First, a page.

The results of this study suggest that supplementation with carnosine can significantly improve receptive speech, socialization, and behavior with autistic spectrum disorders.   These gains are observable both by parents and clinicians blinded to study group, as evidenced by the scores on the Clinical Global Impression.  Although not statistically significant, improved trends in extreme speech, baseline versus 8-week Clinical Global Impression ratings, and the Childhood Autism Rating Scale scores were noted, correlating with subjective reports of improvement by parents to the neurologists.   The extra data points of the Clinical Global Impression between weeks 2 and 6 do reach significance, further supporting overt clinical observation.  Moreover, improvements on objective standardized rating scores such as the Receptive One-Word Picture Vocabulary test, tests for which practice effects are not of concern to reliability, also validate these observations.  Several patients had individually noticeable expressive speech improvement on the Expressive One-Word Picture Vocabulary test, but, as a group, only a trend was obtained.  This was because of some individuals who, owing to the heterogeneous  nature of autistic spectrum disorders, had very low scores at baseline.

          Not a single child had to discontinue the study because of side effects.  Parents reported only sporadic hyperactivity, which was alleviated by decreasing the dose.  Previous studies involving carnosine have indicated a very low toxicity level; among 691 cases of adult clinical trials, no symptomatic side effects were reported. 27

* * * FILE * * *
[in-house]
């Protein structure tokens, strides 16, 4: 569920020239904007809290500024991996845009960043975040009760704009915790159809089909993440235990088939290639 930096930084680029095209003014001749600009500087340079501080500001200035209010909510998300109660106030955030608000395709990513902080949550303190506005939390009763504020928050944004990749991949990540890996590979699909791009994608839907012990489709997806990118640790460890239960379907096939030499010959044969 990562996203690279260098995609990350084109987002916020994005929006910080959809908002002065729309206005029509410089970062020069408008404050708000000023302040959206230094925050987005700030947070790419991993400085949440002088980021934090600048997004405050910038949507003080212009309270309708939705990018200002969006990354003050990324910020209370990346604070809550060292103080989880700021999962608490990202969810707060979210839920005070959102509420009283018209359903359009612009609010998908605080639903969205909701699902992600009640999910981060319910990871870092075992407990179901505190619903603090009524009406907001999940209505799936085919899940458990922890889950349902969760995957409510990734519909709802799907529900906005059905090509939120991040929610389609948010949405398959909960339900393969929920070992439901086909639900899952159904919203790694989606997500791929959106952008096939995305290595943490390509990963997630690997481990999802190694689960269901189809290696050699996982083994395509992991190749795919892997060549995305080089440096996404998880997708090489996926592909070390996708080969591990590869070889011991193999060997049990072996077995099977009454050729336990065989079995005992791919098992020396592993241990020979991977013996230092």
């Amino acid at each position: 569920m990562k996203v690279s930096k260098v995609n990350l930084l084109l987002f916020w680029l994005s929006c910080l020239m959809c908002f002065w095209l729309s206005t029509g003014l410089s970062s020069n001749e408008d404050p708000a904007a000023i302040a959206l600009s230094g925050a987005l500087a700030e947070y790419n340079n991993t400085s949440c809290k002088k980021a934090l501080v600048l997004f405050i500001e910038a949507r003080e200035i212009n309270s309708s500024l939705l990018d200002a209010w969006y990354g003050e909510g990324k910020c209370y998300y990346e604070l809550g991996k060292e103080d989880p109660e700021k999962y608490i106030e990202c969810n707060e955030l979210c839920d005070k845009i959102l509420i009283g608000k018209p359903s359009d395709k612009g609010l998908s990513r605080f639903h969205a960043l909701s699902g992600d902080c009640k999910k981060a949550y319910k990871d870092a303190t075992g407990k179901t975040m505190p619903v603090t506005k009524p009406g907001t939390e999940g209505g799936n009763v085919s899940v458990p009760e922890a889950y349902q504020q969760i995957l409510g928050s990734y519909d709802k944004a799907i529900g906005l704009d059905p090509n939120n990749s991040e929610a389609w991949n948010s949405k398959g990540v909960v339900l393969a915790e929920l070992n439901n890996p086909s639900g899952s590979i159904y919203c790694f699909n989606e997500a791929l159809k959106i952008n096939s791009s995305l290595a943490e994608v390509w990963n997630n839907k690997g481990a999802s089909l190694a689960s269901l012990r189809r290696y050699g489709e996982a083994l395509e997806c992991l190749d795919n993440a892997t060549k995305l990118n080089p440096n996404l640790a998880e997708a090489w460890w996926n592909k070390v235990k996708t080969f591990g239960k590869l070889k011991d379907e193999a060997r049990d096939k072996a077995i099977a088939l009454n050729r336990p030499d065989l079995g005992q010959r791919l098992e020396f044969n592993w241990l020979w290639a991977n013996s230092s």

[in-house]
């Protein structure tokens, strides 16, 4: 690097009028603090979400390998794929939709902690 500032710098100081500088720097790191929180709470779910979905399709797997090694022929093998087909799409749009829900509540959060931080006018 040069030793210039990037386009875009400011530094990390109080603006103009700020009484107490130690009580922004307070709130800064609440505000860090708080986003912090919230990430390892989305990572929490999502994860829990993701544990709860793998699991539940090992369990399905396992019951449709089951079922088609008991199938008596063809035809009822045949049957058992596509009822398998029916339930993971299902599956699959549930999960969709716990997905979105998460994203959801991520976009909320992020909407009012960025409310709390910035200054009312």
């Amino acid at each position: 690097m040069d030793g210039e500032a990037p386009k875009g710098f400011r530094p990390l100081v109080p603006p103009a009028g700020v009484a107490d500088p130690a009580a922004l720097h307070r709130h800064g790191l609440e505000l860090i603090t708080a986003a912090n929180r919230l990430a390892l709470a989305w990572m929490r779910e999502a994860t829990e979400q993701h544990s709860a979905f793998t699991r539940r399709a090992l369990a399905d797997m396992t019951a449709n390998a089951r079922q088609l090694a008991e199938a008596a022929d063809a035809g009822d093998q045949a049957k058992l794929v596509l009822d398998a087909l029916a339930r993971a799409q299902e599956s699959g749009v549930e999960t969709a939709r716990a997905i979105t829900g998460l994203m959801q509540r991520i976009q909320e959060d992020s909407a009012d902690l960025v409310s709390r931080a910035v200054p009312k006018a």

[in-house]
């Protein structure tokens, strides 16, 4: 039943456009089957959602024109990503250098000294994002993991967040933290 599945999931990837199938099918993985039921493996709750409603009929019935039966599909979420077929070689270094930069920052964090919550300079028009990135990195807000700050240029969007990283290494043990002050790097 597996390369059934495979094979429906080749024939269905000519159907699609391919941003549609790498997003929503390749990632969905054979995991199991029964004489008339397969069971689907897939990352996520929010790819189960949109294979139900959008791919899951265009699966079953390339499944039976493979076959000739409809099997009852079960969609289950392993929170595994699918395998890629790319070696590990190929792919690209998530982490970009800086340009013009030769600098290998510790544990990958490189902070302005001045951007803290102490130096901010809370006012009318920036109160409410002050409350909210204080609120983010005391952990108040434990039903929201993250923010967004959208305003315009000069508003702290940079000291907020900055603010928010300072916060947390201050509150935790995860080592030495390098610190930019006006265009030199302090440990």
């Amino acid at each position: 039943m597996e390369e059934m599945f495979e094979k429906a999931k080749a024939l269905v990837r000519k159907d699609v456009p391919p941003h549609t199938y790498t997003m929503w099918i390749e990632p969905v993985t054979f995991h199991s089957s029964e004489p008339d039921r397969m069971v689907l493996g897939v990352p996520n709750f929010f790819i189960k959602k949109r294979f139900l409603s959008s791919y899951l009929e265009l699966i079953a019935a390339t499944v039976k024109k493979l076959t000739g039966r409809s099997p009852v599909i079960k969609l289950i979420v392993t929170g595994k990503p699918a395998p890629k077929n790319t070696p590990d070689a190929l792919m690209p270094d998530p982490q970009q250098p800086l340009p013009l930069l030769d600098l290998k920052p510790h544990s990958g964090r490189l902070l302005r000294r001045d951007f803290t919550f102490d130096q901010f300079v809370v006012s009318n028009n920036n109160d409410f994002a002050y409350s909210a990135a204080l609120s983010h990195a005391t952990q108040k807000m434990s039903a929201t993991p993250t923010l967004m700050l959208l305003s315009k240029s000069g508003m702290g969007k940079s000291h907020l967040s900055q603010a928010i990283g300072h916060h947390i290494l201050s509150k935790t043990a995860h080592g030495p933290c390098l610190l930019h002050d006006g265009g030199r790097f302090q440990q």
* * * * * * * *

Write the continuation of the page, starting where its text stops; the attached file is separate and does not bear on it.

The mechanism of action of carnosine is not well understood.  Carnosine is recognized for its antioxidant20, 28-30 and proton buffer20, 28, 31 properties, protection against oxidative stress, and resistance toward senescence.30, 32-35  More significantly, it will complex with endogenous transitional metals of biological significance.19, 27, 36-38  Zinc and copper have been found in pools in brain regions (hippocampus, locus ceruleus, hypothalamus, olfactory bulb, and cortex) at concentrations that allow them to exert neuromodulator effects. 

19  Although these transition metals are required for normal functioning in the nervous system, they have also been found to be neurotoxic. 

19, 37  Shifts in zinc and copper may be involved in the neuropathology of Alzheimer’s disease, ischemic stroke, and seizures.37  Further, zinc and copper have been shown to suppress GABA-mediated inhibitory synaptic transmission.  Petroff and colleagues’ work has shown a critical relationship between homocarnosine and GABA acid levels in epilepsy control. 17  Carnosine can also prevent the influx of copper and zinc and enhance GABA function.37

          A majority of our subset of children with autistic spectrum disorders were those who had a positive history of abnormal EEG or partial response to valproic acid therapy.  If, indeed, carnosine acts to affect GABA bioavailability, it may likely alter the subclinical seizure threshold or GABA function.  Carnosine is the first dietary supplement that may alter the neuronal function in children with autistic-spectrum disorders that can be attributed in a double-blind controlled fashion.  Further study is needed to investigate the mechanism of carnosine supplementation on brain biochemistry.  Our observations regarding the autistic spectrum population suggest improved receptive speech and improved social attention, less apraxia, and overall global improvements.